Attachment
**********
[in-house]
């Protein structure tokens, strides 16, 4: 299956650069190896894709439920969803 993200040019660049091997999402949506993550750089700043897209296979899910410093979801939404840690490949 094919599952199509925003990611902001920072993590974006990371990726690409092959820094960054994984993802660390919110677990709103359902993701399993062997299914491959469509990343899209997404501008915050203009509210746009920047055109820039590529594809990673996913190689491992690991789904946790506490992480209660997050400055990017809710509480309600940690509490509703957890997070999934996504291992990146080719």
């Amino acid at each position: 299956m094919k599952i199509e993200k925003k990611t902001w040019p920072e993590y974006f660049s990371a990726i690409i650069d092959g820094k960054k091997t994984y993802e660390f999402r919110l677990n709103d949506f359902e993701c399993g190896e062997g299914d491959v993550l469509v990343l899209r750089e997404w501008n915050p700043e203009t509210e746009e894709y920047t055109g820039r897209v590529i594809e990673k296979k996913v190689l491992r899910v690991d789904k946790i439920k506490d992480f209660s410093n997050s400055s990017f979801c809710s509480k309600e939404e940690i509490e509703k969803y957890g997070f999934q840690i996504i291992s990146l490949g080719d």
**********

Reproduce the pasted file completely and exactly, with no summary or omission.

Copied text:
[in-house]
């Protein structure tokens, strides 16, 4: 299956650069190896894709439920969803 993200040019660049091997999402949506993550750089700043897209296979899910410093979801939404840690490949 094919599952199509925003990611902001920072993590974006990371990726690409092959820094960054994984993802660390919110677990709103359902993701399993062997299914491959469509990343899209997404501008915050203009509210746009920047055109820039590529594809990673996913190689491992690991789904946790506490992480209660997050400055990017809710509480309600940690509490509703957890997070999934996504291992990146080719």
């Amino acid at each position: 299956m094919k599952i199509e993200k925003k990611t902001w040019p920072e993590y974006f660049s990371a990726i690409i650069d092959g820094k960054k091997t994984y993802e660390f999402r919110l677990n709103d949506f359902e993701c399993g190896e062997g299914d491959v993550l469509v990343l899209r750089e997404w501008n915050p700043e203009t509210e746009e894709y920047t055109g820039r897209v590529i594809e990673k296979k996913v190689l491992r899910v690991d789904k946790i439920k506490d992480f209660s410093n997050s400055s990017f979801c809710s509480k309600e939404e940690i509490e509703k969803y957890g997070f999934q840690i996504i291992s990146l490949g080719d």